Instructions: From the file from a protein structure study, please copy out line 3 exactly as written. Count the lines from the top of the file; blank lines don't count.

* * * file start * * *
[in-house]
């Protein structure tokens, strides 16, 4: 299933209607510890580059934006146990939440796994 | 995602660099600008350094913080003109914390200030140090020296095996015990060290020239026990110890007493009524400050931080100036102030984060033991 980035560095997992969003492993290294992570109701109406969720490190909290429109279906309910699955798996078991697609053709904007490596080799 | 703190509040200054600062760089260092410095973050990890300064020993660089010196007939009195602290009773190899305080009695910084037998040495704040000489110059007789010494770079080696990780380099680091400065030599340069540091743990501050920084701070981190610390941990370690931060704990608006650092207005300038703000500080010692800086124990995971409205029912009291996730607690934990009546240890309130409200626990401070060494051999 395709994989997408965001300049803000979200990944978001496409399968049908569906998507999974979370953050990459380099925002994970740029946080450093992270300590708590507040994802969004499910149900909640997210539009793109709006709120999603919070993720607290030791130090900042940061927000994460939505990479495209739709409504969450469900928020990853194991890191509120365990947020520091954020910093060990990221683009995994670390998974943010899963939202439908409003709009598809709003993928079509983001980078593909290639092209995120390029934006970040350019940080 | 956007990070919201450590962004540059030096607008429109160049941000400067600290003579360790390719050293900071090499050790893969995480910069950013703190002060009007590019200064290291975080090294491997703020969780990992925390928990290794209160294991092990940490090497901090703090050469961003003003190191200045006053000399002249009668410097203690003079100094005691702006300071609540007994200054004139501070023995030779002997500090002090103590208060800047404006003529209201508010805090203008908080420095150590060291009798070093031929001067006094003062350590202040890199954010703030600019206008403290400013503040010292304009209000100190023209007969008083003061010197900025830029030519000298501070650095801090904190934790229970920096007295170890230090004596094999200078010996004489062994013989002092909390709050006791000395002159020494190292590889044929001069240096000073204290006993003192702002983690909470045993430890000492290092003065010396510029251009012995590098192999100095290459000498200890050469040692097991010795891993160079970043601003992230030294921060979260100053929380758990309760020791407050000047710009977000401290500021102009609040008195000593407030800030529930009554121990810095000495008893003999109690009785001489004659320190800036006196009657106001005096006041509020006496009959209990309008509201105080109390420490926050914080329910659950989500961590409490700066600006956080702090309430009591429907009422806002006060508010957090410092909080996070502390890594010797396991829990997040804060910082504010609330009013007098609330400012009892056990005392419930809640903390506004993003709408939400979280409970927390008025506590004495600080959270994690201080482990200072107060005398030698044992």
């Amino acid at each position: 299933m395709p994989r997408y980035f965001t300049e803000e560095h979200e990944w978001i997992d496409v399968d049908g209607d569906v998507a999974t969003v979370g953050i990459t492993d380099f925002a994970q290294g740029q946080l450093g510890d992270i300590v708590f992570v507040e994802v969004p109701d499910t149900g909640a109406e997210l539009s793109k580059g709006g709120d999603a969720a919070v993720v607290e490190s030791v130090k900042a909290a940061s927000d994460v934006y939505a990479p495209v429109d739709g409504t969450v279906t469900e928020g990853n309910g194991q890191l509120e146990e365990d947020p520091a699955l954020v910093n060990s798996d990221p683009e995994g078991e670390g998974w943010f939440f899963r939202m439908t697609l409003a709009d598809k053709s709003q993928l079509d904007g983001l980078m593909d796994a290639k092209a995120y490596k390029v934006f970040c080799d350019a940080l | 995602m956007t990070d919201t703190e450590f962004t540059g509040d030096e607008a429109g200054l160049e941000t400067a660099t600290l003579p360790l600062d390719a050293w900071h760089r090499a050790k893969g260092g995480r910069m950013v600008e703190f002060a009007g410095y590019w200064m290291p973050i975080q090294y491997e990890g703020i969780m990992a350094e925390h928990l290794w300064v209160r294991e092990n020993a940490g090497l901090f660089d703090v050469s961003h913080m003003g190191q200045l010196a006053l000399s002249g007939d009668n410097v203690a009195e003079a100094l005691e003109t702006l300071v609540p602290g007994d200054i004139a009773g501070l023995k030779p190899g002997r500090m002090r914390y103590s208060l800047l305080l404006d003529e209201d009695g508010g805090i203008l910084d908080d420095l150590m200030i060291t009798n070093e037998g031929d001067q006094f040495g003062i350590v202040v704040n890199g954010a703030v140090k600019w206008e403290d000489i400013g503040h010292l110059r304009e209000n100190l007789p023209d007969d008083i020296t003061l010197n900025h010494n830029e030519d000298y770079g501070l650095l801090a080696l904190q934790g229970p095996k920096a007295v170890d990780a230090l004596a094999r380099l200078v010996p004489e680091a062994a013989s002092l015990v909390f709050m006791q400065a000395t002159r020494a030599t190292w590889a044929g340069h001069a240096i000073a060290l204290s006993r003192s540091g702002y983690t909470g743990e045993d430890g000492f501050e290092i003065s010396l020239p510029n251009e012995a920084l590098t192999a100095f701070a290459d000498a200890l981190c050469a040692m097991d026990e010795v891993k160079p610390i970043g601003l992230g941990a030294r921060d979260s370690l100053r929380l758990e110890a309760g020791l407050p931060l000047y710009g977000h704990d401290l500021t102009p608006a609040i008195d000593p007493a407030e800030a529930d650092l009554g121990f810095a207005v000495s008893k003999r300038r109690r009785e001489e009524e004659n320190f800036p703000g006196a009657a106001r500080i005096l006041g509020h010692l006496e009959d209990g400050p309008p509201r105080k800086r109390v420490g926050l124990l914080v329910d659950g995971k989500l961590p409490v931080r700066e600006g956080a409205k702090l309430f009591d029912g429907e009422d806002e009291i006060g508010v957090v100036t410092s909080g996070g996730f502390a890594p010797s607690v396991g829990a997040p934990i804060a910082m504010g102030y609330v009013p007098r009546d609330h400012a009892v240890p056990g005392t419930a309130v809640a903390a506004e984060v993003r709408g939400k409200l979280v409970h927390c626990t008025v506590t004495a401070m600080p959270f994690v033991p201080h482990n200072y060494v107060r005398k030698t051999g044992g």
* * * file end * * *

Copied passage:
């Amino acid at each position: 299933m395709p994989r997408y980035f965001t300049e803000e560095h979200e990944w978001i997992d496409v399968d049908g209607d569906v998507a999974t969003v979370g953050i990459t492993d380099f925002a994970q290294g740029q946080l450093g510890d992270i300590v708590f992570v507040e994802v969004p109701d499910t149900g909640a109406e997210l539009s793109k580059g709006g709120d999603a969720a919070v993720v607290e490190s030791v130090k900042a909290a940061s927000d994460v934006y939505a990479p495209v429109d739709g409504t969450v279906t469900e928020g990853n309910g194991q890191l509120e146990e365990d947020p520091a699955l954020v910093n060990s798996d990221p683009e995994g078991e670390g998974w943010f939440f899963r939202m439908t697609l409003a709009d598809k053709s709003q993928l079509d904007g983001l980078m593909d796994a290639k092209a995120y490596k390029v934006f970040c080799d350019a940080l | 995602m956007t990070d919201t703190e450590f962004t540059g509040d030096e607008a429109g200054l160049e941000t400067a660099t600290l003579p360790l600062d390719a050293w900071h760089r090499a050790k893969g260092g995480r910069m950013v600008e703190f002060a009007g410095y590019w200064m290291p973050i975080q090294y491997e990890g703020i969780m990992a350094e925390h928990l290794w300064v209160r294991e092990n020993a940490g090497l901090f660089d703090v050469s961003h913080m003003g190191q200045l010196a006053l000399s002249g007939d009668n410097v203690a009195e003079a100094l005691e003109t702006l300071v609540p602290g007994d200054i004139a009773g501070l023995k030779p190899g002997r500090m002090r914390y103590s208060l800047l305080l404006d003529e209201d009695g508010g805090i203008l910084d908080d420095l150590m200030i060291t009798n070093e037998g031929d001067q006094f040495g003062i350590v202040v704040n890199g954010a703030v140090k600019w206008e403290d000489i400013g503040h010292l110059r304009e209000n100190l007789p023209d007969d008083i020296t003061l010197n900025h010494n830029e030519d000298y770079g501070l650095l801090a080696l904190q934790g229970p095996k920096a007295v170890d990780a230090l004596a094999r380099l200078v010996p004489e680091a062994a013989s002092l015990v909390f709050m006791q400065a000395t002159r020494a030599t190292w590889a044929g340069h001069a240096i000073a060290l204290s006993r003192s540091g702002y983690t909470g743990e045993d430890g000492f501050e290092i003065s010396l020239p510029n251009e012995a920084l590098t192999a100095f701070a290459d000498a200890l981190c050469a040692m097991d026990e010795v891993k160079p610390i970043g601003l992230g941990a030294r921060d979260s370690l100053r929380l758990e110890a309760g020791l407050p931060l000047y710009g977000h704990d401290l500021t102009p608006a609040i008195d000593p007493a407030e800030a529930d650092l009554g121990f810095a207005v000495s008893k003999r300038r109690r009785e001489e009524e004659n320190f800036p703000g006196a009657a106001r500080i005096l006041g509020h010692l006496e009959d209990g400050p309008p509201r105080k800086r109390v420490g926050l124990l914080v329910d659950g995971k989500l961590p409490v931080r700066e600006g956080a409205k702090l309430f009591d029912g429907e009422d806002e009291i006060g508010v957090v100036t410092s909080g996070g996730f502390a890594p010797s607690v396991g829990a997040p934990i804060a910082m504010g102030y609330v009013p007098r009546d609330h400012a009892v240890p056990g005392t419930a309130v809640a903390a506004e984060v993003r709408g939400k409200l979280v409970h927390c626990t008025v506590t004495a401070m600080p959270f994690v033991p201080h482990n200072y060494v107060r005398k030698t051999g044992g």